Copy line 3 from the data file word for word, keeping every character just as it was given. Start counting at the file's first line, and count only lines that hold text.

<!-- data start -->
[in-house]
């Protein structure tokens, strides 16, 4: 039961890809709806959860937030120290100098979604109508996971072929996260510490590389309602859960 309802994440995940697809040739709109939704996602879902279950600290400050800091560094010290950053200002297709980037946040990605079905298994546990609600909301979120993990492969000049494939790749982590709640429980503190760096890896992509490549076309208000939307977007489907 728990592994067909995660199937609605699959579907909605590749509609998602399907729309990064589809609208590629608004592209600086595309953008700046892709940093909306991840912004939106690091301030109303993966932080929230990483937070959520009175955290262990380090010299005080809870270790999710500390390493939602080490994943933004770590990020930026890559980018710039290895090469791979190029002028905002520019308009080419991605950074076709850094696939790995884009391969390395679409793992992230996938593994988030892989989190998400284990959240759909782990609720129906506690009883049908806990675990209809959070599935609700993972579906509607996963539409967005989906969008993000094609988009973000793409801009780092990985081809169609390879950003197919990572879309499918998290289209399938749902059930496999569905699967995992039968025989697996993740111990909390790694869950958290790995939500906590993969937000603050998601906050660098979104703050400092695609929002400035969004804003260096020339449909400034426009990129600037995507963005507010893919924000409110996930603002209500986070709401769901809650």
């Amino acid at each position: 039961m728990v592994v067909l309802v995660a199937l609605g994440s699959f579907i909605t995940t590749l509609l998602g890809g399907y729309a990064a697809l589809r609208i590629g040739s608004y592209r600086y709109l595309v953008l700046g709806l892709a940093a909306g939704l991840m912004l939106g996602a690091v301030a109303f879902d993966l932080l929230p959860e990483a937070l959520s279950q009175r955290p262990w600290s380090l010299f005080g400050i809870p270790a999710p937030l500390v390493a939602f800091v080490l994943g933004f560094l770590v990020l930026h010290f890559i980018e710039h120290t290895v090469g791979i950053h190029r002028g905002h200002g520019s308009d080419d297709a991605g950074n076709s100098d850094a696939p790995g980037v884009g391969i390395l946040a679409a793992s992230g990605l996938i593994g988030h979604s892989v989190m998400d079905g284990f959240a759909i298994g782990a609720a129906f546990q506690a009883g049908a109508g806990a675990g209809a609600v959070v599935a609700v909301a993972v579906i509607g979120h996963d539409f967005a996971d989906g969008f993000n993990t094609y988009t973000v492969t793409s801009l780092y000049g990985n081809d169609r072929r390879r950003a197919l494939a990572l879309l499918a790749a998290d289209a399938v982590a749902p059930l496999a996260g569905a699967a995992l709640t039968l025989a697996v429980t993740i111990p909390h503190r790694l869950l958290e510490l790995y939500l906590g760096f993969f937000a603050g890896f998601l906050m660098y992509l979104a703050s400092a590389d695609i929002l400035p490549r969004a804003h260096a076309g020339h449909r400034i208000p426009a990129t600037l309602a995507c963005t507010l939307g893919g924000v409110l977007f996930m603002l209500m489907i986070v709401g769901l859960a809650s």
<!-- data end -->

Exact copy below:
């Amino acid at each position: 039961m728990v592994v067909l309802v995660a199937l609605g994440s699959f579907i909605t995940t590749l509609l998602g890809g399907y729309a990064a697809l589809r609208i590629g040739s608004y592209r600086y709109l595309v953008l700046g709806l892709a940093a909306g939704l991840m912004l939106g996602a690091v301030a109303f879902d993966l932080l929230p959860e990483a937070l959520s279950q009175r955290p262990w600290s380090l010299f005080g400050i809870p270790a999710p937030l500390v390493a939602f800091v080490l994943g933004f560094l770590v990020l930026h010290f890559i980018e710039h120290t290895v090469g791979i950053h190029r002028g905002h200002g520019s308009d080419d297709a991605g950074n076709s100098d850094a696939p790995g980037v884009g391969i390395l946040a679409a793992s992230g990605l996938i593994g988030h979604s892989v989190m998400d079905g284990f959240a759909i298994g782990a609720a129906f546990q506690a009883g049908a109508g806990a675990g209809a609600v959070v599935a609700v909301a993972v579906i509607g979120h996963d539409f967005a996971d989906g969008f993000n993990t094609y988009t973000v492969t793409s801009l780092y000049g990985n081809d169609r072929r390879r950003a197919l494939a990572l879309l499918a790749a998290d289209a399938v982590a749902p059930l496999a996260g569905a699967a995992l709640t039968l025989a697996v429980t993740i111990p909390h503190r790694l869950l958290e510490l790995y939500l906590g760096f993969f937000a603050g890896f998601l906050m660098y992509l979104a703050s400092a590389d695609i929002l400035p490549r969004a804003h260096a076309g020339h449909r400034i208000p426009a990129t600037l309602a995507c963005t507010l939307g893919g924000v409110l977007f996930m603002l209500m489907i986070v709401g769901l859960a809650s």